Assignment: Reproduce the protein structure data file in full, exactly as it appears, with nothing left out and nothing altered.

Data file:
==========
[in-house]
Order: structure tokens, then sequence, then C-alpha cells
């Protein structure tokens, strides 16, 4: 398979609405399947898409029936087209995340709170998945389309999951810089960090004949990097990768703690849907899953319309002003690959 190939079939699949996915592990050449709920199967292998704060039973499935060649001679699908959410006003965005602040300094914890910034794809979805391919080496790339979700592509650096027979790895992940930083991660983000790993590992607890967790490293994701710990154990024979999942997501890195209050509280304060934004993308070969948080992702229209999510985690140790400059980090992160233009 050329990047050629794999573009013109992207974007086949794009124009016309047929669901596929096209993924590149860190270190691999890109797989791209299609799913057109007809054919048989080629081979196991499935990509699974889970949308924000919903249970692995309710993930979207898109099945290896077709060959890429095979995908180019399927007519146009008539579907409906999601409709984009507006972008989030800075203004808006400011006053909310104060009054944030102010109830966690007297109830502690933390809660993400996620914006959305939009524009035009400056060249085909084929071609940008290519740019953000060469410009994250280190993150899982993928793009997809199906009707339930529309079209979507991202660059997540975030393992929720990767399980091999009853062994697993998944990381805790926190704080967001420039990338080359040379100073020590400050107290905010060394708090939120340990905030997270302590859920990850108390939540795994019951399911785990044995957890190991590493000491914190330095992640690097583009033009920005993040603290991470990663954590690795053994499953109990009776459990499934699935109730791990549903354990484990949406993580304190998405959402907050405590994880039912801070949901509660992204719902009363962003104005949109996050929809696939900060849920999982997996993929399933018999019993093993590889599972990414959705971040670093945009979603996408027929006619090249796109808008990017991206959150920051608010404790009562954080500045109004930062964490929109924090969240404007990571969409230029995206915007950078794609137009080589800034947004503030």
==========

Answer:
[in-house]
Order: structure tokens, then sequence, then C-alpha cells
């Protein structure tokens, strides 16, 4: 398979609405399947898409029936087209995340709170998945389309999951810089960090004949990097990768703690849907899953319309002003690959 190939079939699949996915592990050449709920199967292998704060039973499935060649001679699908959410006003965005602040300094914890910034794809979805391919080496790339979700592509650096027979790895992940930083991660983000790993590992607890967790490293994701710990154990024979999942997501890195209050509280304060934004993308070969948080992702229209999510985690140790400059980090992160233009 050329990047050629794999573009013109992207974007086949794009124009016309047929669901596929096209993924590149860190270190691999890109797989791209299609799913057109007809054919048989080629081979196991499935990509699974889970949308924000919903249970692995309710993930979207898109099945290896077709060959890429095979995908180019399927007519146009008539579907409906999601409709984009507006972008989030800075203004808006400011006053909310104060009054944030102010109830966690007297109830502690933390809660993400996620914006959305939009524009035009400056060249085909084929071609940008290519740019953000060469410009994250280190993150899982993928793009997809199906009707339930529309079209979507991202660059997540975030393992929720990767399980091999009853062994697993998944990381805790926190704080967001420039990338080359040379100073020590400050107290905010060394708090939120340990905030997270302590859920990850108390939540795994019951399911785990044995957890190991590493000491914190330095992640690097583009033009920005993040603290991470990663954590690795053994499953109990009776459990499934699935109730791990549903354990484990949406993580304190998405959402907050405590994880039912801070949901509660992204719902009363962003104005949109996050929809696939900060849920999982997996993929399933018999019993093993590889599972990414959705971040670093945009979603996408027929006619090249796109808008990017991206959150920051608010404790009562954080500045109004930062964490929109924090969240404007990571969409230029995206915007950078794609137009080589800034947004503030």